Blueprint: The Evolutionary Origins of a Good Society | The Lies That Bind: Rethinking Identity | The Path: What Chinese Philosophers Can Teach Us About the Good Life | The Bodhisattva's Brain | The Righteous Mind | The Honor Code | After Virtue
We live in multicultural, cosmopolitan worlds. These worlds are distinctive moral ecologies in which people enact and embody different lived philosophies and conceive of mind, morals, and the meaning of life differently from the typical WEIRD -- Western, Educated, Industrialized, Rich, Democratic -- person. This is not a predicament; it is an opportunity. Many think that cross cultural understanding is useful for developing a modus vivendi where people from different worlds are not at each other's throats and tolerate each other. Flanagan presses the much more exciting possibility that cross-cultural philosophy provides opportunities for exploring the varieties of moral possibility, learning from other traditions, and for self, social, and political improvement. There are ways of worldmaking in other living traditions -- Confucian, Daoist, Buddhist, Hindu, Jain, Muslim, Amerindian, and African -- that citizens in Western countries can benefit from. Cross-cultural learning is protection against what Alasdair MacIntyre refers to as being "imprisoned by one's upbringing."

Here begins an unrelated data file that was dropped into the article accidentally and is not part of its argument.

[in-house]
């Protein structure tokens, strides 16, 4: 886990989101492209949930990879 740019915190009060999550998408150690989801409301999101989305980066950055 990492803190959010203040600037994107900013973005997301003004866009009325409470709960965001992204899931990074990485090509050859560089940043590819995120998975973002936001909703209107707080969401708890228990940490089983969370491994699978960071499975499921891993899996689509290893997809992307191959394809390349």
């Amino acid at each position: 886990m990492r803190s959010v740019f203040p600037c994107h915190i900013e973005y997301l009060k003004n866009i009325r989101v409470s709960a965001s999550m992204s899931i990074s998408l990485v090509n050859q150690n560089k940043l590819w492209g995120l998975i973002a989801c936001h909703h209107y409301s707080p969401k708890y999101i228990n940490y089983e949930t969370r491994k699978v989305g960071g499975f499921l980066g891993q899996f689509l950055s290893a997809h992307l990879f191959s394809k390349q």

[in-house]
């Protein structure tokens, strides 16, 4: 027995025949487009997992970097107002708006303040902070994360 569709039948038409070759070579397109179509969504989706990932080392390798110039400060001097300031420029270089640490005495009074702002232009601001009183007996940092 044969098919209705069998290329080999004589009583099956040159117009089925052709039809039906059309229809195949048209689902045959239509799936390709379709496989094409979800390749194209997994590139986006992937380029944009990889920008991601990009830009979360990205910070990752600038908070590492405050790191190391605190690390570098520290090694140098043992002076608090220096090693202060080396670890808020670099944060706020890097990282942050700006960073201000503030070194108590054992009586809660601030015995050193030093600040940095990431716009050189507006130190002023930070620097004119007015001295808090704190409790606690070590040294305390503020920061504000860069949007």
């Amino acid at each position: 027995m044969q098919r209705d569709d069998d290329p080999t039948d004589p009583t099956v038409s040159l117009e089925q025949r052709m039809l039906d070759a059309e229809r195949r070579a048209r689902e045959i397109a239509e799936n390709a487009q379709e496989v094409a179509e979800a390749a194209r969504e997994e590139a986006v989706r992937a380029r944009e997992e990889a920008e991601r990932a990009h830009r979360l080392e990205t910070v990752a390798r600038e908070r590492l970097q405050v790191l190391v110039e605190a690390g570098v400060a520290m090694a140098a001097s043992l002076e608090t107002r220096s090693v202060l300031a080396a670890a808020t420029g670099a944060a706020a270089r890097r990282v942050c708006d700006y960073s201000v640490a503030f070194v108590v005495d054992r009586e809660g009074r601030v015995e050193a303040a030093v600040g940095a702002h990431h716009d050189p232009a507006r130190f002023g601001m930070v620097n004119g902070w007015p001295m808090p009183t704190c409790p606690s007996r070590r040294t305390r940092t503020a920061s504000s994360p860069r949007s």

Flanagan takes up perennial topics of whether there is anything to the idea of a common human nature, psychobiological sources of human morality, the nature of the self, the role of moral excellence in a good human life, and whether and how empirical inquiry into morality can contribute to normative ethics. The Geography of Morals exemplifies how one can respectfully conceive of multiculturalism and global interaction as providing not only opportunities for business and commerce, but also opportunities for socio-moral and political improvement on all sides. This is a book that aims to change how normative ethics and moral psychology are done.
About: The Geography of Morals is a work of extraordinary ambition: an indictment of the parochialism of Western philosophy, a comprehensive dialogue between anthropology, empirical moral psychology, behavioral economics, and cross-cultural philosophy, and a deep exploration of the opportunities for self, social, and political improvement provided by world philosophy.
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